Leaving the parental home is a phenomenon one experiences during one’s transition to adulthood. The timing of leaving the parental home can depend on a variety of reasons. Young adults may need to move to a place closer to the work place or school, they may decide to cohabitate with or marry a certain person, or they may decide to be economically independent.
In Japan, previous research has emphasized that Japanese men tend to leave the parental homes earlier than women, unlike other Asian countries and western societies. The difference in the reasons between men and women for leaving the parental home is the main factor for the gender discrepancy with regard to leaving the parental home. Men tend to leave the parental home as they enter advanced school, while women tend to leave after marriage. However, in recent years, the phenomenon of leaving the parental home in Japan has changed, especially in terms of timing of and reasons for leaving the parental home.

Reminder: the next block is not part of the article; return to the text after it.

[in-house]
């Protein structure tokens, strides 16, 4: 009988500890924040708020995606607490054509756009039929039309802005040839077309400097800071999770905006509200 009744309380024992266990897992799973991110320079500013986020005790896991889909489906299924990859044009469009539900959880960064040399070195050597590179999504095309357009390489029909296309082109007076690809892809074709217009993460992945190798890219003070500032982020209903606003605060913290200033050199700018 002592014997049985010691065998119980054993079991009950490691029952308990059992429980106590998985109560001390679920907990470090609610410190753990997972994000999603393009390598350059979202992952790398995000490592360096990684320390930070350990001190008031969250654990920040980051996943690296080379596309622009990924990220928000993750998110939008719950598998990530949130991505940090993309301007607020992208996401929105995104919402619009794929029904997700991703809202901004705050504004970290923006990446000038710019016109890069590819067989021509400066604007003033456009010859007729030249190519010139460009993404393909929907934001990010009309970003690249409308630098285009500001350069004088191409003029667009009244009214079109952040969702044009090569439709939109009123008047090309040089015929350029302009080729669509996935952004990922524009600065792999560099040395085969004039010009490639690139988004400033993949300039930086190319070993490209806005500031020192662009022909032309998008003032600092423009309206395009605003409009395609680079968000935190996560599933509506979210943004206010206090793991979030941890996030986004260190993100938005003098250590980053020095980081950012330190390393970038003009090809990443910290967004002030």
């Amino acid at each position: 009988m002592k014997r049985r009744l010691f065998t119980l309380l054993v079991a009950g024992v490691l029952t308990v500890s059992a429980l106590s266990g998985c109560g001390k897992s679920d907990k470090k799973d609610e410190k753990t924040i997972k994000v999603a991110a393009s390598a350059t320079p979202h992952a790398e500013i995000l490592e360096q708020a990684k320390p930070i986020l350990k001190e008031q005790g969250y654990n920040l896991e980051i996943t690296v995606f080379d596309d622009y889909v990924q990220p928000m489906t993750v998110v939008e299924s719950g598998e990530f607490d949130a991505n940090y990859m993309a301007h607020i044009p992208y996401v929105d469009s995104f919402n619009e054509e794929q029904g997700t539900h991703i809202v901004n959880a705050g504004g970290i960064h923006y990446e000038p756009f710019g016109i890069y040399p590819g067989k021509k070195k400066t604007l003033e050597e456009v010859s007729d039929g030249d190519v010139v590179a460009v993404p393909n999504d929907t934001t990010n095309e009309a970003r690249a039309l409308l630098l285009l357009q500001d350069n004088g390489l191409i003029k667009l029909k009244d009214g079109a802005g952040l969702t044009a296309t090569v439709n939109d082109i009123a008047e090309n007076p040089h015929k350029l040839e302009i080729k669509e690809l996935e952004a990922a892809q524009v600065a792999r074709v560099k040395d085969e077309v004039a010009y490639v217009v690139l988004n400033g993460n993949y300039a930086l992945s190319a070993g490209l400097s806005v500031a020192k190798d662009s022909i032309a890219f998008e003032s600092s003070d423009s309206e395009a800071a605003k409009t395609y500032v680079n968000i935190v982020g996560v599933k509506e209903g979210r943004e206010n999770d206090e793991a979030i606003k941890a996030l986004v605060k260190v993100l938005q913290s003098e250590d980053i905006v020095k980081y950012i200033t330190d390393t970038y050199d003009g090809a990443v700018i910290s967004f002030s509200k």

This study examines the change in the mechanisms of leaving the parental home in contemporary Japan, focusing on gender differences by using data from Japanese Life course Panel Survey (JLPS). The results show that the gender differences with respect to the experience rates of leaving the parental home have been disappearing, and the gender difference with respect to the reasons for leaving home have been shrinking. The multivariate analyses indicate that the respondent’s life events still strongly encourage one to leave the parental home.